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Quorum ruling

One year ago Wednesday, fifty Democratic state legislators caused a political earthquake by breaking quorum in an attempt to derail a redistricting bill that had suddenly been fast-tracked. One day after the anniversary of that event, an appellate court has ruled that the issue of whether the Department of Public Safety illegally destroyed records pertaining to their search for those legislators is still an open question which must be decided by a lower court.

Also up for review is whether the Department of Public Safety has the power to arrest members of the Texas Legislature who defy their leaders and break a quorum, as the “Killer Ds” did a year ago.


The decision stems from a lawsuit filed last year by state Rep. Lon Burnam of Fort Worth, one of the Democrats who went to Ardmore, Okla., last May. Burnam sued after the DPS disclosed that it had destroyed records gathered during its attempts to arrest the Democrats at the direction of state Republican leaders.

The appeals court said DPS’ assertion that it had not improperly destroyed records was “self-serving and remains an open fact question.” That sends the issue back to the trial court, which had ruled that part of the lawsuit moot on the grounds that the destruction had ceased after judicial remedies were sought.

“The big point we’re trying to make is the government can’t destroy records and get away with it,” said Catherine Mauzy, Burnam’s attorney. “Just because you don’t like what’s in government documents doesn’t mean the department can destroy them.”


The seeds of the controversy were planted soon after the Democrats boycotted the House and temporarily prevented action on a congressional redistricting plan. The new Republican-friendly map has since become law.

Hours after Republican leaders decided to call off the search for the Democrats — a search that involved some 300 troopers and Texas Rangers — top DPS officials ordered subordinates to destroy records.

A DPS e-mail obtained by the Star-Telegram last year, addressed to “Captains,” said: “Any notes, correspondence, photos, etc. that were obtained pursuant to the absconded House of Representative members shall be destroyed immediately. No copies are to be kept …”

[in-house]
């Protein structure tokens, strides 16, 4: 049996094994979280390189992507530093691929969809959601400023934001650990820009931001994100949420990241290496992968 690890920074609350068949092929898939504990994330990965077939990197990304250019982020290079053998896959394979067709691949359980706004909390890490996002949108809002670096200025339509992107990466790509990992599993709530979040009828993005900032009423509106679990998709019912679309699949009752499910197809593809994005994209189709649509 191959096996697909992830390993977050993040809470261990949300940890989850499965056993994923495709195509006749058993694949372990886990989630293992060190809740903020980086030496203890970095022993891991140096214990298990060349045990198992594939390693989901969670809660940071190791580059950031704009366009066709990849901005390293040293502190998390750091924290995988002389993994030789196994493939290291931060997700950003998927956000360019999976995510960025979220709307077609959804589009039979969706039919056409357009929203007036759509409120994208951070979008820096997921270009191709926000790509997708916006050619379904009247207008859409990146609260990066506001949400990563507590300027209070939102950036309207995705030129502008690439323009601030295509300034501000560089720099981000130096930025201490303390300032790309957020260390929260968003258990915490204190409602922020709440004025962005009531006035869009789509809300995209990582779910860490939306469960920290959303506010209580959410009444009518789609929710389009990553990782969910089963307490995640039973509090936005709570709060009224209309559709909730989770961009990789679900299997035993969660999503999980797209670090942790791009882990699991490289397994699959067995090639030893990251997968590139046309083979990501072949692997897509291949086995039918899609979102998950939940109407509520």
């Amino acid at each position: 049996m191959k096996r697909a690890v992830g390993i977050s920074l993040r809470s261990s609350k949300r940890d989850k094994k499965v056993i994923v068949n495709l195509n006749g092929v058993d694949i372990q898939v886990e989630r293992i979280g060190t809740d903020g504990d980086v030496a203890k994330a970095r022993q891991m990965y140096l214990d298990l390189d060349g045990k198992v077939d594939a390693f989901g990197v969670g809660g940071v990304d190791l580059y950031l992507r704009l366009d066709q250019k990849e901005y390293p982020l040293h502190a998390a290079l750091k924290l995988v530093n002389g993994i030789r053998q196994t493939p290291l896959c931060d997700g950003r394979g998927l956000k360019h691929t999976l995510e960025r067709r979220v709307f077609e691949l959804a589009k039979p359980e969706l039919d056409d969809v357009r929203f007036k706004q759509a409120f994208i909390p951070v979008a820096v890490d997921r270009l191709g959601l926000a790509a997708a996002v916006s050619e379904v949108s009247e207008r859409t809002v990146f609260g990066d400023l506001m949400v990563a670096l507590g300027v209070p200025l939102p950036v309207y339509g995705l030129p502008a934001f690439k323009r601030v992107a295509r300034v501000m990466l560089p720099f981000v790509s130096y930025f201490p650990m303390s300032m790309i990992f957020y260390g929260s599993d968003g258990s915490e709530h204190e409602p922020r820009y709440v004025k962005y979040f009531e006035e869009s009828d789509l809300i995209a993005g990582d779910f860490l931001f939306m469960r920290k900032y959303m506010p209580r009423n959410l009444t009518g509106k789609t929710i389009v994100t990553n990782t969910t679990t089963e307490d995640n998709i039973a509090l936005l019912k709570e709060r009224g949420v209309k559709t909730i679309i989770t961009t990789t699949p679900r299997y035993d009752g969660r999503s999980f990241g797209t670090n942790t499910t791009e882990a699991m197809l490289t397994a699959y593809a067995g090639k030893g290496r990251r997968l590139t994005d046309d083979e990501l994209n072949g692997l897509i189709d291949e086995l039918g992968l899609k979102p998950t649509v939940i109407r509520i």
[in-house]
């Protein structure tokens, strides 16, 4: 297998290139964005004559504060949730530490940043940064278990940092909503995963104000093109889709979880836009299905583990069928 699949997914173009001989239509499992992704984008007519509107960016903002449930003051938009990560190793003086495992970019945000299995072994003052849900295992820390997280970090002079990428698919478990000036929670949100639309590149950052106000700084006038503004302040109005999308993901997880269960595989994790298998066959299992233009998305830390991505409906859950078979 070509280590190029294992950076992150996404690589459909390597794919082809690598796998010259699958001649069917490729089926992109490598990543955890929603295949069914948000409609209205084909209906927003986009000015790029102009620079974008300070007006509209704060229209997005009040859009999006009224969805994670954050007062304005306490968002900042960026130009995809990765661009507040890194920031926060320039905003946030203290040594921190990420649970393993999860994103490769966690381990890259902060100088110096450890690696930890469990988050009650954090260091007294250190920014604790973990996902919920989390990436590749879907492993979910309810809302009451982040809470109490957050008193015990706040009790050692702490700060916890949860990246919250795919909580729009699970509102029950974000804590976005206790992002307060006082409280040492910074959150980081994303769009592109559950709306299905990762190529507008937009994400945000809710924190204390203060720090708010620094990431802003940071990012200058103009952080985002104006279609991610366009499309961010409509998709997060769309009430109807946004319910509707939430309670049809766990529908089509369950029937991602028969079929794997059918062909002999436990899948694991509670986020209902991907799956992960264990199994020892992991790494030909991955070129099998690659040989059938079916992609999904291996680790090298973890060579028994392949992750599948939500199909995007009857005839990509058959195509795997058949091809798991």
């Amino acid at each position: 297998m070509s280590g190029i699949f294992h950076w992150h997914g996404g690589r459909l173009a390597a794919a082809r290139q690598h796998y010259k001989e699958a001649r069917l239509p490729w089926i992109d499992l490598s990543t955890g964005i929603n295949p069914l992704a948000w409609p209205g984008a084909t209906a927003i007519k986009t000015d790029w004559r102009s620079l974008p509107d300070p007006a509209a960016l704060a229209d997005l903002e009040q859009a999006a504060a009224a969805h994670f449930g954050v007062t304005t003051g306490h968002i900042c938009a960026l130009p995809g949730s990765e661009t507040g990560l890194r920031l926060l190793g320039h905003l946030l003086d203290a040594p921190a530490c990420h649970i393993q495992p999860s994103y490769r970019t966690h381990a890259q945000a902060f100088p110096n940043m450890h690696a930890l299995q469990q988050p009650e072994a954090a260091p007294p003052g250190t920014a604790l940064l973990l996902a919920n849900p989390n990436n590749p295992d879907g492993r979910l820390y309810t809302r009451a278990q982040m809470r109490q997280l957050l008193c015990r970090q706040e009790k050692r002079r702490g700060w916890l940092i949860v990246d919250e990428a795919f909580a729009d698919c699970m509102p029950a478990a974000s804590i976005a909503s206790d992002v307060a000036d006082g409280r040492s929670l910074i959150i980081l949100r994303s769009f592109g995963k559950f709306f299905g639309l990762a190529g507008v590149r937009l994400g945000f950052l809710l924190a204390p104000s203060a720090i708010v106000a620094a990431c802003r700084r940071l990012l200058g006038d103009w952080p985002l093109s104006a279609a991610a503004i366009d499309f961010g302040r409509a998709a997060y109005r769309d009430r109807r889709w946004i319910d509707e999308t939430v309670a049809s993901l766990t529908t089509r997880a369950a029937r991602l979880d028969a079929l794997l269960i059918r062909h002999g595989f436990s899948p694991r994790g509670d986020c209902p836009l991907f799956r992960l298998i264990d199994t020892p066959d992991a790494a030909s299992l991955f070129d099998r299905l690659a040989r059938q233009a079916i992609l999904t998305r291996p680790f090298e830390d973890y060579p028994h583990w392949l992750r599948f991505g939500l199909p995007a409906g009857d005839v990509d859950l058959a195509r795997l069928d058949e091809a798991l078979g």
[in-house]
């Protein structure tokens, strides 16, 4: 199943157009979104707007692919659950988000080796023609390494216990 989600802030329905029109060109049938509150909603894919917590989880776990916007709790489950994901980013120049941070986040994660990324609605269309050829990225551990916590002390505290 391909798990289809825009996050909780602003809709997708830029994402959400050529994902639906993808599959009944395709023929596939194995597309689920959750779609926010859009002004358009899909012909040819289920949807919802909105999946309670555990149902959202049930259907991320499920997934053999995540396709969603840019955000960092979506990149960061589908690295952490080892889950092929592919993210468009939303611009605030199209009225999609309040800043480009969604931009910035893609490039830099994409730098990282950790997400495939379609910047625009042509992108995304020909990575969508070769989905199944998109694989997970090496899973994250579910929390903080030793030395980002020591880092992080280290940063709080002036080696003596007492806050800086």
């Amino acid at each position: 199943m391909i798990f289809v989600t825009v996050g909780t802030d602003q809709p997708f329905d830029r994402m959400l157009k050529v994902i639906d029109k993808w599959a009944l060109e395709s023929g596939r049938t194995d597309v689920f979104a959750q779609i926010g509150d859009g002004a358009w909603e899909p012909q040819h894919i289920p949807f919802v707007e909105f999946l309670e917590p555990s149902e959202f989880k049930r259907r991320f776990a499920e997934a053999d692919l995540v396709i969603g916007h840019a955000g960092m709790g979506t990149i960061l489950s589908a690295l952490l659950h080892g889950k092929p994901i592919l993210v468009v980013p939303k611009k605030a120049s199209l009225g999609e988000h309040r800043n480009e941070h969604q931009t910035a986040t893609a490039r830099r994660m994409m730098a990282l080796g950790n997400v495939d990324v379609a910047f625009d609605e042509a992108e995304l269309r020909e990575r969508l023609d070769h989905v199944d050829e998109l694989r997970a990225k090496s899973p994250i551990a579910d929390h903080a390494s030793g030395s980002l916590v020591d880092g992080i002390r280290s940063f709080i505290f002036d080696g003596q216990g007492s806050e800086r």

Burnam, who filed a request for DPS records under open government laws, later went to court seeking an injunction against further document destruction, which the department denied it was doing.

Destroying records subject to such a request or tampering with the availability of government records is a crime.

A Travis County grand jury that met to consider whether the DPS broke the law by destroying the records decided not to issue any indictments last year.

The only real civil remedy the trial court could issue at this point — besides telling DPS it erred — would be awarding legal fees to Burnam, Mauzy said.

In another ruling, the appeals court said the lower court erred on procedural grounds when it ruled that the DPS did not have the power to arrest the wayward lawmakers, as Burnam argued. That issue, too, was sent back to the lower court for review.

This all seems right to me. It’s clear that we shouldn’t take any branch of the government’s word for it when they say they’ve not covered something up, and it’s not clear to me that the DPS shouldn’t have the power to arrest legislators who deliberatley break quorum – all I ask for here is that we settle this issue one way or another before the need to know arises again. I look forward to see if any new information about who ordered DPS’ document destruction comes to light.

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